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What to do if your online order never arrives

The FTC has fielded a record of reports of consumers not receiving things they ordered online during the pandemic

Summary

The FTC has fielded a record number of reports of consumers not receiving online orders during the pandemic. But federal law protects you if in the event of an undelivered purchase. Here’s what you should know.

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Did you order something online and it didn’t arrive? It’s an issue for many consumers these days.

The situation of consumers hunkering down and staying safe at home during the pandemic is rife with possibilities for online sales of all kinds, not just face masks.

Unfortunately it also leads to some undesirable outcomes when you are dealing with some distant online merchant who promises to deliver your goods at some point in the future.

Check out all the answers from our credit card experts.

Ask Poonkulali a question.

Consumer complaints booming amid COVID-19

The Federal Trade Commission reported on July 1 it has received complaints about online shopping in “record numbers” during the pandemic.

Of the more than 34,000 such complaints it received in April and May alone, more than 18,000 pertained to online orders that were never delivered. The Consumer Financial Protection Bureau has received similar complaints.

For instance, one consumer complains that they ordered a watch that was never delivered to their address. The seller did not respond to their queries, even though the consumer’s credit card was charged. So what do you do in such situations?

See related: Filing credit card disputes in the coronavirus crisis

Contact the seller or your card issuer

Your first recourse should be to contact the seller to resolve the issue. In case that doesn’t work, the Federal Trade Commission advises that you send a letter to your card issuer at the address it cites for “billing inquiries,” rather than the one to which you send payments.

The letter, of which you should keep a copy, should mention your name, address, account number and a narrative about your issue. Your letter should reach the issuer within 60 days of the mailing time of the first statement you received with the billing issue. Send the letter by certified mail and ask for a receipt so that you have a trail. Your letter should include a copy of your sales bill.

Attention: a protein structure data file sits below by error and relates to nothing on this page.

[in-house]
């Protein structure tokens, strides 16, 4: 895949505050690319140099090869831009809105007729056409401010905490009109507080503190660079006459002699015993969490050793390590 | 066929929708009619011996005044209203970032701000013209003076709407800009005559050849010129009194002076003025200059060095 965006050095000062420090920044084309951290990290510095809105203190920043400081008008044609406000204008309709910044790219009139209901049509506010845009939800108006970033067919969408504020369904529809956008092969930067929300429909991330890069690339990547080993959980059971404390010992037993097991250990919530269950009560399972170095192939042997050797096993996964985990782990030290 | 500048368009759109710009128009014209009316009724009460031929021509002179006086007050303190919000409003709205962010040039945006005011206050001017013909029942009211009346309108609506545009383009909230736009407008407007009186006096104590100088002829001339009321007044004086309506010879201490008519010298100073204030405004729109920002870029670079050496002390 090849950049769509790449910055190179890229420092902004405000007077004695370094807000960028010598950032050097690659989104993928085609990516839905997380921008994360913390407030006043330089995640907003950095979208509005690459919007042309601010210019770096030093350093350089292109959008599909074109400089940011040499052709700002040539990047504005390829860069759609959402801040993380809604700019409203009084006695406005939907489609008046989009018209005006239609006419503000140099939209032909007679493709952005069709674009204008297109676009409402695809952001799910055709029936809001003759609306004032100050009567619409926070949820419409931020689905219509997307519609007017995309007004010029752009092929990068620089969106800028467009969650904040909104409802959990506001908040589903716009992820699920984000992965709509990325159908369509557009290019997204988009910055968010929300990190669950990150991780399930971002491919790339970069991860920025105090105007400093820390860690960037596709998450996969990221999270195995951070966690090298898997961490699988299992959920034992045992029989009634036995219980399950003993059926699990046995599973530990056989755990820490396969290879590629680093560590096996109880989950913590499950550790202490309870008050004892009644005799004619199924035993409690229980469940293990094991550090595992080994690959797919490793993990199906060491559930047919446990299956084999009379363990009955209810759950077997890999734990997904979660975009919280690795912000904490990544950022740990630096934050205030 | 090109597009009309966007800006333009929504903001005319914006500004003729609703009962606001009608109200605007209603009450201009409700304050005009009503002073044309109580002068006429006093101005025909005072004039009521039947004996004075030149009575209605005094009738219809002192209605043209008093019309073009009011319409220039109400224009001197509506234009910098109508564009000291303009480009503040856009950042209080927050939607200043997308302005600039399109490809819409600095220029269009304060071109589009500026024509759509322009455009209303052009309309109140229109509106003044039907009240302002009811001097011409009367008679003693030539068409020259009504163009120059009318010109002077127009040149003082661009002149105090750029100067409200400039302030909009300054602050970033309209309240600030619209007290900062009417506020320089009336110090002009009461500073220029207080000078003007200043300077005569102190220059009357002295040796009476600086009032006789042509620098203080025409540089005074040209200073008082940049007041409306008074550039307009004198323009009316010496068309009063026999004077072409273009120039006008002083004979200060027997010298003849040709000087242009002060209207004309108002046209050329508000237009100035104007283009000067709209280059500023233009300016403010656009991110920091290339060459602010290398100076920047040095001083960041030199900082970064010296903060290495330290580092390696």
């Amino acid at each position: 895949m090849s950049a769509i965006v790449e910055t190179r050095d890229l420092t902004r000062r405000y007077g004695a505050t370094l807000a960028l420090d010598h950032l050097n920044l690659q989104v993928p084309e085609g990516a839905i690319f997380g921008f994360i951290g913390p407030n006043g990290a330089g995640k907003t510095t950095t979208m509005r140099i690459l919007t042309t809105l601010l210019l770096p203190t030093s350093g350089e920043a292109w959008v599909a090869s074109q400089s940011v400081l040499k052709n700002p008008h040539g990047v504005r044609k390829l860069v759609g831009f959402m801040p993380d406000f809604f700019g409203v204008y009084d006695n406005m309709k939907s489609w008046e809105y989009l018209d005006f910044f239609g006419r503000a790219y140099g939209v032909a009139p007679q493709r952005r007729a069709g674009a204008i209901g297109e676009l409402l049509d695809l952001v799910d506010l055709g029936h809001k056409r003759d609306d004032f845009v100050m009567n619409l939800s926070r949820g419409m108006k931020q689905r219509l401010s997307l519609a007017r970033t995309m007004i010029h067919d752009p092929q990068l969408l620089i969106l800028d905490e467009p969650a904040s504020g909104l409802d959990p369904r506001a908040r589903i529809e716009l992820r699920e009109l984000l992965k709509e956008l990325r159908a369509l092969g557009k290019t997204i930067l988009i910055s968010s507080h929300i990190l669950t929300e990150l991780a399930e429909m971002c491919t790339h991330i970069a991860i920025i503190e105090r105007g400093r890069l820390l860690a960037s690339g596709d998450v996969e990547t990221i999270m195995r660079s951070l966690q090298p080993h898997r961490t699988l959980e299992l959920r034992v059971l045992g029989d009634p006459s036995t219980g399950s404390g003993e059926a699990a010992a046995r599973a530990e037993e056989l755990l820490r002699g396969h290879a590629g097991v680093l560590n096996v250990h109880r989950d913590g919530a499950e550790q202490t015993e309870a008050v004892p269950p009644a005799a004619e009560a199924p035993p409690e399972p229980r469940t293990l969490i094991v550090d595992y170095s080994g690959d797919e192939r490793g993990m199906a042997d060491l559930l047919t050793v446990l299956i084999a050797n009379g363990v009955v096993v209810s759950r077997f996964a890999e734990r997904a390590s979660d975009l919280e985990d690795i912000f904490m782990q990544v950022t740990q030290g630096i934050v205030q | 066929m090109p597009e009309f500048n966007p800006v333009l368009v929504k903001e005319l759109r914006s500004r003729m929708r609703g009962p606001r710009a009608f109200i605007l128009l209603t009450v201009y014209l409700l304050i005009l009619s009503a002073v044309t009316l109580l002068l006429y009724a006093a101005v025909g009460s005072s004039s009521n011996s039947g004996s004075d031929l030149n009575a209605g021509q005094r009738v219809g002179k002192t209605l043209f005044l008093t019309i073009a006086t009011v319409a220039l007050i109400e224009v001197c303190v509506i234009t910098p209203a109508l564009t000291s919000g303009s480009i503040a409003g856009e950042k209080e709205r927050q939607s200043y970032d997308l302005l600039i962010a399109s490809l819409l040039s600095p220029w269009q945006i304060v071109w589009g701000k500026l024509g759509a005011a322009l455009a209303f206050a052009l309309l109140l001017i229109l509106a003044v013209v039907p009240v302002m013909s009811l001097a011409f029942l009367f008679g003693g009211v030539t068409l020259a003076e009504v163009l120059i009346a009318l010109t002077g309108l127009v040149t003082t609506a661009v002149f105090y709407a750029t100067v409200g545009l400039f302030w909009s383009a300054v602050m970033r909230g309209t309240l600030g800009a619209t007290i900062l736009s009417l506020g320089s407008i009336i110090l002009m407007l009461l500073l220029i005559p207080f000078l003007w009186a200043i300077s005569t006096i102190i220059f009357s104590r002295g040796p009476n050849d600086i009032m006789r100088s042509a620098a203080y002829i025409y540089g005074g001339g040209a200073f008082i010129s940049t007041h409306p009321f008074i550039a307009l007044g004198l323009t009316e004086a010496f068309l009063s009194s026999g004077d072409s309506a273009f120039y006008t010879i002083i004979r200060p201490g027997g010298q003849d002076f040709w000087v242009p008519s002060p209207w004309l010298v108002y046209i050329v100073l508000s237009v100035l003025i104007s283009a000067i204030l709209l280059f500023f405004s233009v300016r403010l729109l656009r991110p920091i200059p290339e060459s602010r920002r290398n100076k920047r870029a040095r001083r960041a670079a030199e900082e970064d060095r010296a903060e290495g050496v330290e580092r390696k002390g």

See related: How to dispute a credit card purchase

What are your rights in a billing dispute?

The card issuer is supposed to send you a written acknowledgment within 30 days of receiving your letter, if the issue is still pending. It should also resolve the matter no later than 90 days, or two billing cycles, after getting this letter.

While the investigation is pending, you can withhold payment on the disputed amount, and any charges related to it, but not on the rest of your bill. The issuer is also not allowed to take any legal action during this time against you for the disputed amount. And it can’t close or otherwise impact your account, but it could take the amount off your credit limit.

Credit card companies typically restrict sellers from charging your card before they ship a purchase. You should also let your issuer know if a seller charged your card too soon.

What happens if your shipment is delayed?

The Mail, Internet or Telephone Order Merchandise Rule spells out your rights regarding delays with online orders:

  • If your seller doesn’t specify a timeframe for delivery, the shipment should be within 30 days of receiving a “properly completed” order, which is one that has your name, address and payment information, whether or not your card is actually charged at the time you place the order.
  • If the seller cannot make the shipment within the allotted timeframe, it should give you a revised shipment time window, and also allow you to get a full refund of your purchase price if you don’t accept the change.
  • If you don’t respond to the seller’s notification about the change, and the shipment delay is 30 days or less, you are considered to have accepted this change. In case you don’t respond to a delay notification about a delay that crosses the 30-day mark, the seller should cancel the order and give you a full refund by the 30th day of this delayed timeframe.
  • In case the seller is not able to make the revised shipment date, it should notify you about another new shipping date, or cancel your order and refund your money. You should get the refund unless you communicate by the time of this second revised date that you are willing to wait.
  • The seller should credit your card within seven business days of your order cancellation.

Bottom line

Although it is all too easy to click on your device and make online purchases, remember that there are multiple scams going on in the murky depths of the wild web too. So proceed with caution as you stay safe and stay home.

Editorial Disclaimer

The editorial content on this page is based solely on the objective assessment of our writers and is not driven by advertising dollars. It has not been provided or commissioned by the credit card issuers. However, we may receive compensation when you click on links to products from our partners.

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